One wonders about the nature of marriage in a world in which your husband might be the man who killed your father or your previous husband. The ambitious wife would see a powerful new husband as a great resource, whereas the affectionate wife might be distressed.

In the romance "Yvain" we have the narration of one of these transitions. Yvain, having killed a prince, pursues the prince's cohort into his castle. They close the gate behind him so that he's now outnumbered, but before they can finish him off he's offered a hiding place by someone in the palace. The queen finds out about this but holds off from avenging her husband, and within three days she's fallen in love with him. Keeping him secret, she calls a council and manipulates the elders into declaring that, since she needs a defender, she should marry this very man. SHe then sneaks him out and arranges for him to return to the castle in state to propose marriage.

The three day mourning period was what got me. Of course, the romances were not intended to be realistic and were set among the Bretons back around 600 AD, six centuries before the romance was written. Yet the French listeners must have found some plausibility in the tale.

Cato sounds very much like the historical echo of Demosthenes railing, in Athens, against Philip and Macedon. As for me, I wish I could have seen Carthage in its heyday. Spent some time in the agora with my gold card.

It was a different world indeed. Polybius is considered by many to be the greatest of the ancient historians and was known for his objectivity... but narrative and history were intertwined in the same way that marriage and politics/war/occupation were. I have thought the same thing as you reading stories of women being carted off to marry the men who murdered their husbands-- and sometimes the murderers of their fathers and sons too... but also- and then again-- marriage was not for love. So their first marriages were probably not for romantic reasoons either...

Still, like Sterling said, what a world it must have been. Carthage is one of my top time travel destinations... A room with a view, not far from the agora...

In Yvain, though, the widowed queen is definitely in command of the situation. The Chretien writes something like "So then she went to convince the council of what she had already decided she wanted herself".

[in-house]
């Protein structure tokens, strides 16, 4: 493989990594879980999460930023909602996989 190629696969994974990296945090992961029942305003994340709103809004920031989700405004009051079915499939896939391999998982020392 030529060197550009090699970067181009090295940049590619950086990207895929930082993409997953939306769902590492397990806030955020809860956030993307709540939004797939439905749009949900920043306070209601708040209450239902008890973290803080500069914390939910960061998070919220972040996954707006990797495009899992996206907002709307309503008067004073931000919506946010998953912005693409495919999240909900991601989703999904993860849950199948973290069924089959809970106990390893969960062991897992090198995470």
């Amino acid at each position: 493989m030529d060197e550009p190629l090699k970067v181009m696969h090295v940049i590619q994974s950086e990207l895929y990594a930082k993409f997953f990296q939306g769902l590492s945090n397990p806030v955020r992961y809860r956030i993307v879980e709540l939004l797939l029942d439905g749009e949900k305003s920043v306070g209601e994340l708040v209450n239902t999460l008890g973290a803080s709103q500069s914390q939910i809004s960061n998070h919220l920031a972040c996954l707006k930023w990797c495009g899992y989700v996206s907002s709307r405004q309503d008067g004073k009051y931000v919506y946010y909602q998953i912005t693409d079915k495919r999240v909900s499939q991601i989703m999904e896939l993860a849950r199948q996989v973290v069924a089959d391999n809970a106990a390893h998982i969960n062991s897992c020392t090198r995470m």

Hello Peony!

I have been so busy at work that I neglected to read your post in a timely manner and am now a bit late to the party.

Many thanks for noting the Silk Road Gourmet in your post. But I must say that further research has led me to believe that Carthage was the inventor (at least in the mediterranean) of garum and that the Romans adopted the idea from them.

The photograph that you begin with is breathtakingly beautiful and illustrative of the dance that Carthage and Rome engaged in.

A lovely post - thank you!


Hi Laura!!! I am so happy to hear from you--and I really recommend the book by Miles. It is hands-down the best history on carthage I have ever read. Though, that said, there was not a lot of information about garum... I agree that it must have been a Carthiginean invented trade... because I think they were selling the sauce before Rome maybe grew into a real power--I just wasn't sure if it was originaly Phoencian or if it was truly a Carthage product. The Phoencians were the great merchants of purple dye that is kind of reminiscent of Garum in the way it is made...? I just loved your blog post on making garum... that post alone could be a book!! It was so inspiring. By the way, the other day, my mom accidentally made pan pepato. She was planning to make a different recipe (Umbrian bread) but followed the wrong recipe and WOW!! Did you read taste of conquest? It was one of the best books I read last year and it illuminated the way in which European food was quite spicy during the Middle Ages and into the Renaissance when Europe was very much taken up and part of the silkroad gourmet trail.... in the book the author desctibed ancient European food as being more like Indian curries--heavily spiced. Maybe this lives on in Goulashes? OR in the pan pepato... peppery and chocolatey--it was the best thing ever!! It was wonderful hearing from you--as always! xoxo

Hi Peony:

I have seen a lot of recipes and have noted for instance that dishes in Henry VIII's court had preserved lemons and olives in them and one sees all manner of fruits and spcies and meat combined. Until the dicoverey of chili peppers, there was lots of spice, but not a lot of heat (I don't consider black, green or pink peppercorns hot, but rather spicy, even in large amounts).

The panforte and panpepato are dated by literary references to the 13th Century - which means they likely existed before then. The panpepato has the large amount of black pepper in it, but is more or less similar to the panforte. The chocolate was obviously added much later.

These dishes have always reminded me of N. African bastilla (without meat) - I wonder if they are related. Today the bastilla are made from phyllo pastry, but I wonder if there are medieval versions that aren't more bread-like, like the panpepato. Perhaps a topic for a Silk Road Mystery post in the future?

As to garum, the Romans were buying it from the Carthaginians as far back as the 8th C BCE. The places they (the Romans) are reknown for making it in were all acquired from Carthage after its fall (or rather in subsequent defeats).

Anyway, lovely post. Going to get the book for my husband - he's heard of it and after reading your post wants to read it himself. (He is an avid historian who has published on WWII Codebreaking. His book is called, "Big Machines".)